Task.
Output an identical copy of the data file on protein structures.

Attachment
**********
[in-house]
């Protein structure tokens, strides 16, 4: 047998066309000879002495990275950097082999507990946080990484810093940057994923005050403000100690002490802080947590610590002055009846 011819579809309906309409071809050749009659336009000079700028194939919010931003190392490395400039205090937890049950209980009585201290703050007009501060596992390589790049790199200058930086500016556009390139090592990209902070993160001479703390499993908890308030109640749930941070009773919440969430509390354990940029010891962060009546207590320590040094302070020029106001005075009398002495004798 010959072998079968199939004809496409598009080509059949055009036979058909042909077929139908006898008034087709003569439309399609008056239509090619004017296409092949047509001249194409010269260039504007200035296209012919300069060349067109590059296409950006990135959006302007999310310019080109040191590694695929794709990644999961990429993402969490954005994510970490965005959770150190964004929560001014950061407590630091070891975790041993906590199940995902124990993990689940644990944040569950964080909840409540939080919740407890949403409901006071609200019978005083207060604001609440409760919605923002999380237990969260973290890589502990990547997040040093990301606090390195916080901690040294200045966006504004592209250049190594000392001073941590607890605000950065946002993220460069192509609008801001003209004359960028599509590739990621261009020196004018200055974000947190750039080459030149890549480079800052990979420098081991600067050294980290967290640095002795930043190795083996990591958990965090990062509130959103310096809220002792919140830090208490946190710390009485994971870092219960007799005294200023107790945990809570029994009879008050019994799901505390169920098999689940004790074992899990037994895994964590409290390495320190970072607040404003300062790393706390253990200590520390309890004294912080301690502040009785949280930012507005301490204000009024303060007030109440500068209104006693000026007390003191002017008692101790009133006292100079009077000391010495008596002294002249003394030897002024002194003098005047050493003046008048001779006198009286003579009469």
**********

[in-house]
């Protein structure tokens, strides 16, 4: 047998066309000879002495990275950097082999507990946080990484810093940057994923005050403000100690002490802080947590610590002055009846 011819579809309906309409071809050749009659336009000079700028194939919010931003190392490395400039205090937890049950209980009585201290703050007009501060596992390589790049790199200058930086500016556009390139090592990209902070993160001479703390499993908890308030109640749930941070009773919440969430509390354990940029010891962060009546207590320590040094302070020029106001005075009398002495004798 010959072998079968199939004809496409598009080509059949055009036979058909042909077929139908006898008034087709003569439309399609008056239509090619004017296409092949047509001249194409010269260039504007200035296209012919300069060349067109590059296409950006990135959006302007999310310019080109040191590694695929794709990644999961990429993402969490954005994510970490965005959770150190964004929560001014950061407590630091070891975790041993906590199940995902124990993990689940644990944040569950964080909840409540939080919740407890949403409901006071609200019978005083207060604001609440409760919605923002999380237990969260973290890589502990990547997040040093990301606090390195916080901690040294200045966006504004592209250049190594000392001073941590607890605000950065946002993220460069192509609008801001003209004359960028599509590739990621261009020196004018200055974000947190750039080459030149890549480079800052990979420098081991600067050294980290967290640095002795930043190795083996990591958990965090990062509130959103310096809220002792919140830090208490946190710390009485994971870092219960007799005294200023107790945990809570029994009879008050019994799901505390169920098999689940004790074992899990037994895994964590409290390495320190970072607040404003300062790393706390253990200590520390309890004294912080301690502040009785949280930012507005301490204000009024303060007030109440500068209104006693000026007390003191002017008692101790009133006292100079009077000391010495008596002294002249003394030897002024002194003098005047050493003046008048001779006198009286003579009469």